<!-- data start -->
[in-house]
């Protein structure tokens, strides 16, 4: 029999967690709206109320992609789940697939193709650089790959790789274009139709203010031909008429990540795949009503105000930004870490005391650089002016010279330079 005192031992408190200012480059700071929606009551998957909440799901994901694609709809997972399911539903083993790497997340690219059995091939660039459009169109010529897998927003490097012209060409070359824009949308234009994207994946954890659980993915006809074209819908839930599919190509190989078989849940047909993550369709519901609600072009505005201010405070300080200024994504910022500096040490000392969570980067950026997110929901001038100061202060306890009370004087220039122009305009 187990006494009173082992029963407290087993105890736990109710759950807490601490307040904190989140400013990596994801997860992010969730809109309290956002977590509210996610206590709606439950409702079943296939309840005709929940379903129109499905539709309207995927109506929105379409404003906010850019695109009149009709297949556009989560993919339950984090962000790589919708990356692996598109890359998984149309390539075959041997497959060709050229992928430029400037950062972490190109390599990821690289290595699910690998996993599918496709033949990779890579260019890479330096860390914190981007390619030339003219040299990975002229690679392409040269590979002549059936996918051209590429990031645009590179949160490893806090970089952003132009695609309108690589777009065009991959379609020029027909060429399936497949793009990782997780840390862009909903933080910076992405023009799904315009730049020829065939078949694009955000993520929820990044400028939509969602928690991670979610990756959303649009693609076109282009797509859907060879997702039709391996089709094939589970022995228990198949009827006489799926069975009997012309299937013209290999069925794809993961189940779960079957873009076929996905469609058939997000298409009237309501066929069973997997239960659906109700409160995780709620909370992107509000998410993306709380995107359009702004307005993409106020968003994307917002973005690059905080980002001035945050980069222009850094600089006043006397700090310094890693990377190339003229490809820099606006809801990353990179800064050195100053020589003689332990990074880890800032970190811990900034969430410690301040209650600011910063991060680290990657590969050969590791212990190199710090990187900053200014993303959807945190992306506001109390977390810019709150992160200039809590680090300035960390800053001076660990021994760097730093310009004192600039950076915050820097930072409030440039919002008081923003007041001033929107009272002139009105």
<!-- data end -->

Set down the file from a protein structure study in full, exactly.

[in-house]
């Protein structure tokens, strides 16, 4: 029999967690709206109320992609789940697939193709650089790959790789274009139709203010031909008429990540795949009503105000930004870490005391650089002016010279330079 005192031992408190200012480059700071929606009551998957909440799901994901694609709809997972399911539903083993790497997340690219059995091939660039459009169109010529897998927003490097012209060409070359824009949308234009994207994946954890659980993915006809074209819908839930599919190509190989078989849940047909993550369709519901609600072009505005201010405070300080200024994504910022500096040490000392969570980067950026997110929901001038100061202060306890009370004087220039122009305009 187990006494009173082992029963407290087993105890736990109710759950807490601490307040904190989140400013990596994801997860992010969730809109309290956002977590509210996610206590709606439950409702079943296939309840005709929940379903129109499905539709309207995927109506929105379409404003906010850019695109009149009709297949556009989560993919339950984090962000790589919708990356692996598109890359998984149309390539075959041997497959060709050229992928430029400037950062972490190109390599990821690289290595699910690998996993599918496709033949990779890579260019890479330096860390914190981007390619030339003219040299990975002229690679392409040269590979002549059936996918051209590429990031645009590179949160490893806090970089952003132009695609309108690589777009065009991959379609020029027909060429399936497949793009990782997780840390862009909903933080910076992405023009799904315009730049020829065939078949694009955000993520929820990044400028939509969602928690991670979610990756959303649009693609076109282009797509859907060879997702039709391996089709094939589970022995228990198949009827006489799926069975009997012309299937013209290999069925794809993961189940779960079957873009076929996905469609058939997000298409009237309501066929069973997997239960659906109700409160995780709620909370992107509000998410993306709380995107359009702004307005993409106020968003994307917002973005690059905080980002001035945050980069222009850094600089006043006397700090310094890693990377190339003229490809820099606006809801990353990179800064050195100053020589003689332990990074880890800032970190811990900034969430410690301040209650600011910063991060680290990657590969050969590791212990190199710090990187900053200014993303959807945190992306506001109390977390810019709150992160200039809590680090300035960390800053001076660990021994760097730093310009004192600039950076915050820097930072409030440039919002008081923003007041001033929107009272002139009105």